Chicago brothers Zach and Josh Sharpe will abscond to Frankfurt, Germany, at the end of May to help preside over the World Pinball Championship. They're the president and vice-president, respectively, of the International Flipper Pinball Association, the organization putting on a tournament for the best 64 pinballers in the world--a pool of players that also includes the Sharpe brothers, two of the world's top-15-ranked players.
"I feel like Sy Sperling, the Hair Club for Men guy who also uses the product," Josh, 33, said with a laugh. "It's a labor of love, with us being players."
The championships span three days from May 31 to June 2 at Freddy's Pinball Paradise, where players from 19 different countries will dance with the zigs and zags of a 2.6-ounce silver ball while spectators breath over their shoulders, watching every flip.
The tournament is modeled after March Madness, Josh said, with a pseudo-pool play round where groups of four competitors play three different machines, with game themes ranging from Metallica to The Avengers to Lord of the Rings. That round cuts competitors down to 32 before the tourney becomes a single-elimination, head-to-head test to advance.
That's when the intensity is amped, and the tournament really starts to take on its tenuous all-or-nothingness. They're playing for a new Stern Pinball table of their choice, but mostly for the right to be the best in the world.
"Playing at the pinnacle of competition in anything is physically and emotionally exhausting-- one little slip-up and you can miss the top 32," Josh said. "It's the same intensity as a March Madness game. You get caught in one of those 5-12 (seed) games, and you can feel it in the arena. A team is pressing, and you know."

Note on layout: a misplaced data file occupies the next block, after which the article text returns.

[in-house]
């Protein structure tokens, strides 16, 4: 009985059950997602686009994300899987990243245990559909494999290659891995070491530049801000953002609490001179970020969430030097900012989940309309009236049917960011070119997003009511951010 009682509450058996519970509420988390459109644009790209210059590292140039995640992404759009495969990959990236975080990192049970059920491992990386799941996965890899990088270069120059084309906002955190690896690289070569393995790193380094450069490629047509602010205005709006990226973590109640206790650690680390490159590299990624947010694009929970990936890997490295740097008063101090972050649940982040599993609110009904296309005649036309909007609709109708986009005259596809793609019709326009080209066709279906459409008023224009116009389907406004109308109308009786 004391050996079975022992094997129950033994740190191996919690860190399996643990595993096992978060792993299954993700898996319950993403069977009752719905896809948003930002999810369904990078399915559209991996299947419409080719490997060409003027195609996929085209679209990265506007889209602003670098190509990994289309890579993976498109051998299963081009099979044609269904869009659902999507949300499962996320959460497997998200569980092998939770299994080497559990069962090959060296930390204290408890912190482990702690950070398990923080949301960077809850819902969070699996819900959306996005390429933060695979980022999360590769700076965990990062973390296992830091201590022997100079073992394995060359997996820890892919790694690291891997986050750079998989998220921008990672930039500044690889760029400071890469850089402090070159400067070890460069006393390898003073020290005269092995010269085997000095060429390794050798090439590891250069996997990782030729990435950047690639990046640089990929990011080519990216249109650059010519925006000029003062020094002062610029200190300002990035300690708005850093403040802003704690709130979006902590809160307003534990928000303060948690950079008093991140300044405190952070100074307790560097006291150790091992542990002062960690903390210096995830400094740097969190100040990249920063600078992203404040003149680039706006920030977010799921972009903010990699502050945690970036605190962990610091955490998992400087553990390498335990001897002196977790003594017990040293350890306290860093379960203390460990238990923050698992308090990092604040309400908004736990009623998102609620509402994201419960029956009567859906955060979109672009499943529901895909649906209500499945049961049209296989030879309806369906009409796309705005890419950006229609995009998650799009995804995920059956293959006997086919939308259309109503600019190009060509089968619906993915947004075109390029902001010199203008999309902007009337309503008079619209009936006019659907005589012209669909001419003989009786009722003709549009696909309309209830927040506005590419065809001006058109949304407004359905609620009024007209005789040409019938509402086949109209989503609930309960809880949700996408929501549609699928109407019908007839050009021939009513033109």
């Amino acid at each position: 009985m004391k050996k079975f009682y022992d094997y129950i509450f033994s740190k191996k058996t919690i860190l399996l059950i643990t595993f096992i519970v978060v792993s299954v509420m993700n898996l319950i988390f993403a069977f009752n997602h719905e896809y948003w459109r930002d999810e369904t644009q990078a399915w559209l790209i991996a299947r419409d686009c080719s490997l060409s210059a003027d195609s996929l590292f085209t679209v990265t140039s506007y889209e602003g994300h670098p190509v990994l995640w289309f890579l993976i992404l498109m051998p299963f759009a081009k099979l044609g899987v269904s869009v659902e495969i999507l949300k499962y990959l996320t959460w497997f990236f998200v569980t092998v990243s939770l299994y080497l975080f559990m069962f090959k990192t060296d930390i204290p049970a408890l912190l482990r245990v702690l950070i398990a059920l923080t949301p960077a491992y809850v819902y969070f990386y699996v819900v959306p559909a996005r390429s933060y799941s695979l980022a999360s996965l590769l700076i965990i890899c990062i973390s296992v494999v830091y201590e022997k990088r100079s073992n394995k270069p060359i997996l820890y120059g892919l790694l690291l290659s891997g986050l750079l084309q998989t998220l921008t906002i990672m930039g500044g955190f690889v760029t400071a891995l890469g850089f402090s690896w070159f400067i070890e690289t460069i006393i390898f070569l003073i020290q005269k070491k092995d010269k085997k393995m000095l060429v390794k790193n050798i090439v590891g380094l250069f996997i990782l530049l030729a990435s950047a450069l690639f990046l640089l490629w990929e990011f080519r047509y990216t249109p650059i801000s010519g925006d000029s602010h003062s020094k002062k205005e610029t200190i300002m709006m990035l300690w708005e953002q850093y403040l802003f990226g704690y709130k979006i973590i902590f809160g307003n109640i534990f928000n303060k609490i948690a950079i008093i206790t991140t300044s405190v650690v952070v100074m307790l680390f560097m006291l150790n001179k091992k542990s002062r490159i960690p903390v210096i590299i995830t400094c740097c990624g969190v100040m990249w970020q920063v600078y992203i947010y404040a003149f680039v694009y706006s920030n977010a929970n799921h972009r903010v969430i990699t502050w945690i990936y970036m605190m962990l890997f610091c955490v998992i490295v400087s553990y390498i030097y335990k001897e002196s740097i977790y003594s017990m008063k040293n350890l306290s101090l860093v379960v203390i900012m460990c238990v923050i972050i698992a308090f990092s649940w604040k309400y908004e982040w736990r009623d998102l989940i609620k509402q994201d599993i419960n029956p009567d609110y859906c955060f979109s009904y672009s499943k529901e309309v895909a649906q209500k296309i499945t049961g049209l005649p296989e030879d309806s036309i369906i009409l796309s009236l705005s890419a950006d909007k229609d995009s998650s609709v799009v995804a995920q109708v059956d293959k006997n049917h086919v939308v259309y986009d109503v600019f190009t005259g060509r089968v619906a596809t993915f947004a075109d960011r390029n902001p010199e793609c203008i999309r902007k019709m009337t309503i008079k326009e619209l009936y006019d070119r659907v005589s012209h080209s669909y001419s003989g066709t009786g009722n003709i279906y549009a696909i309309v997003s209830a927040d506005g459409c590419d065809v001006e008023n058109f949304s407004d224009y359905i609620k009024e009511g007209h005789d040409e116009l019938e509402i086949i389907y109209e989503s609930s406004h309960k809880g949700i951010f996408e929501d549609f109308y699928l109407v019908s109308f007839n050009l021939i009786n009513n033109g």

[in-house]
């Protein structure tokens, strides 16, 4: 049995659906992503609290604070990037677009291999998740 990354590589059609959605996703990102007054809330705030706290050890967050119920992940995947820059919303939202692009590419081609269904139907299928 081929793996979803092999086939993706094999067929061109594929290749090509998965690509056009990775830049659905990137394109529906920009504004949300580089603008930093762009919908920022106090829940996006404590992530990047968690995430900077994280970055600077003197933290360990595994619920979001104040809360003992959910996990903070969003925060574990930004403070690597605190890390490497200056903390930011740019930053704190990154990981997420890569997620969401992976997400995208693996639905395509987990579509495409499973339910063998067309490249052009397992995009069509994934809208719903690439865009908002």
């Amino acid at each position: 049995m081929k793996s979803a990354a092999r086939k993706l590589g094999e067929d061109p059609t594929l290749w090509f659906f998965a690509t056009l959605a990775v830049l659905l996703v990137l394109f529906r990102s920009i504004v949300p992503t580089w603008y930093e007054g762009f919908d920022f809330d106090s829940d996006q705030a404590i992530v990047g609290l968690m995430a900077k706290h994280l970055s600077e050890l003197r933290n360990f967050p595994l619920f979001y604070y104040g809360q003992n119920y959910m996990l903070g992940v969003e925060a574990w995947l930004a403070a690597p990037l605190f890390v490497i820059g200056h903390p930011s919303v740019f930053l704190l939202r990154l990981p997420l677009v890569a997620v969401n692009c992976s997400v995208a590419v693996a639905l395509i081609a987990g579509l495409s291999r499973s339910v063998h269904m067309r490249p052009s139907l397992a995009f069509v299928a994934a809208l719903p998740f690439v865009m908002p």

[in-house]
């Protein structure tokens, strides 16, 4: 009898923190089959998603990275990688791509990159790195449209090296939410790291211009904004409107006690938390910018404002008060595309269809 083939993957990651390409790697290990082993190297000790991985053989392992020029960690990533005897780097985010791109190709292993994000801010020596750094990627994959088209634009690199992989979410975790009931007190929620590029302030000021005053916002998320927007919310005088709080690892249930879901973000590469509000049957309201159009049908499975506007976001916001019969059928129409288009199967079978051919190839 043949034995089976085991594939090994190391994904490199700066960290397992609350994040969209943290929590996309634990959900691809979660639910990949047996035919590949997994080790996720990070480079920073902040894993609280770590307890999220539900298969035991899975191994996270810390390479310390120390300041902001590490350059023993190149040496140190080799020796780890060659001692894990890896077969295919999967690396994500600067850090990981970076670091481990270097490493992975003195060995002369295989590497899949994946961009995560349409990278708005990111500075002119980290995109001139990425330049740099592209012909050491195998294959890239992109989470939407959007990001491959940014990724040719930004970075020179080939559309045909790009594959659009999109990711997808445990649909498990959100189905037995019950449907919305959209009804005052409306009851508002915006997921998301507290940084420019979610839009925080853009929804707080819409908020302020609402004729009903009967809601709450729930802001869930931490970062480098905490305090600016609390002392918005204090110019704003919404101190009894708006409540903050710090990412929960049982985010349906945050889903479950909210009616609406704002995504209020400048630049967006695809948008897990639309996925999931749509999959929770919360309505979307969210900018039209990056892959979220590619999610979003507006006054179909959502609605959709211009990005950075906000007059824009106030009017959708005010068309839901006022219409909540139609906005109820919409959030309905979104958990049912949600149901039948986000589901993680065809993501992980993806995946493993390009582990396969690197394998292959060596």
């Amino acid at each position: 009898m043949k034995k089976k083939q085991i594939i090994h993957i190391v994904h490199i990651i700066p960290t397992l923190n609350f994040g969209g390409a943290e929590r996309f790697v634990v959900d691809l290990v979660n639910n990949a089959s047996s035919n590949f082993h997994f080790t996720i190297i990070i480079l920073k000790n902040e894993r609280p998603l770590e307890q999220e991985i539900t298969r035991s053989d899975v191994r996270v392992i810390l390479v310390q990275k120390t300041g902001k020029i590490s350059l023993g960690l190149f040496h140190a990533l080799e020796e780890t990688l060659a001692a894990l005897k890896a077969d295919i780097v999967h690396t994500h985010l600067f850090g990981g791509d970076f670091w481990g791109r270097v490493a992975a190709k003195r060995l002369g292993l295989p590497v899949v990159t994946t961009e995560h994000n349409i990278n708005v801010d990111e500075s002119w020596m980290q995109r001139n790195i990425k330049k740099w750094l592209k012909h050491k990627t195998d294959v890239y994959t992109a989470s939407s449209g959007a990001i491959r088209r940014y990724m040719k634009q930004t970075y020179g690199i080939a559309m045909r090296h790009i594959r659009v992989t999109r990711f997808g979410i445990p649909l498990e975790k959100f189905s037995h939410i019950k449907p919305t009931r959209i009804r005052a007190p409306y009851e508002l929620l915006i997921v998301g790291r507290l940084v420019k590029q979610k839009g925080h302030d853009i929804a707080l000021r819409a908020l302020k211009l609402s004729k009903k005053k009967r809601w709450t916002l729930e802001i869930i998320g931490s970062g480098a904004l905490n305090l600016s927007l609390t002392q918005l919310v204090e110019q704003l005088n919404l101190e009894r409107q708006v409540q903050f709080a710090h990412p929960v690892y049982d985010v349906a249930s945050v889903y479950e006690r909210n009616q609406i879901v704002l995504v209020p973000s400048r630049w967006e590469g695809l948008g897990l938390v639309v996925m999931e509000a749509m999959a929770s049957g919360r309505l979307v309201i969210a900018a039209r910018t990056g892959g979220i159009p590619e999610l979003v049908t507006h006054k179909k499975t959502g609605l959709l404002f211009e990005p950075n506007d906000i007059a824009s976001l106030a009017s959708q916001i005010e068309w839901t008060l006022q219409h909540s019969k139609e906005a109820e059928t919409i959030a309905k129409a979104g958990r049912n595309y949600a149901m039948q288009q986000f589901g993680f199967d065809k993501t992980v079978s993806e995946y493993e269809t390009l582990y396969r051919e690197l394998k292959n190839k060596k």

The pressure isn't shared among a team, though, as Zach, 31, pointed out: both thrills and anguish are isolated to the person behind the flippers.
"It's just like watching Sergio (Garcia) hit two in the water on 17, and you go from being in the lead to dropping all the way to 10th, because, I don't want to be vulgar, but, you know, he poops the bed," he said. "It's the same wild swings. One moment you're about to win or advance, and one bad ball, and you're not."
The Sharpe brothers have felt this pressure and will again this year. Zach is ranked third in the world, Josh is ranked 15th, and both have spent time in the top 10.
During the last year, Zach has done more competing than Josh, who has to contend with an 18-month-old that only allows for practice when the table's lights and noises calm him down. The pair agrees that the best practice is the pressure performances at tournaments and events like these, of which there are now 450 sanctioned by the IFPA worldwide, a huge resurgence for a table-top game during a time when most games come across a TV screen.
"That's what's so great about pinball," Josh said. "You can't simulate something like that connected to the web. It's like playing golf. Can't shoot a 90 at my local course, and you shoot an 88 in California then say you beat me. It's like, 'You didn't beat me.' The people I play are great friends because I have to be in person. It makes it a real personal game."
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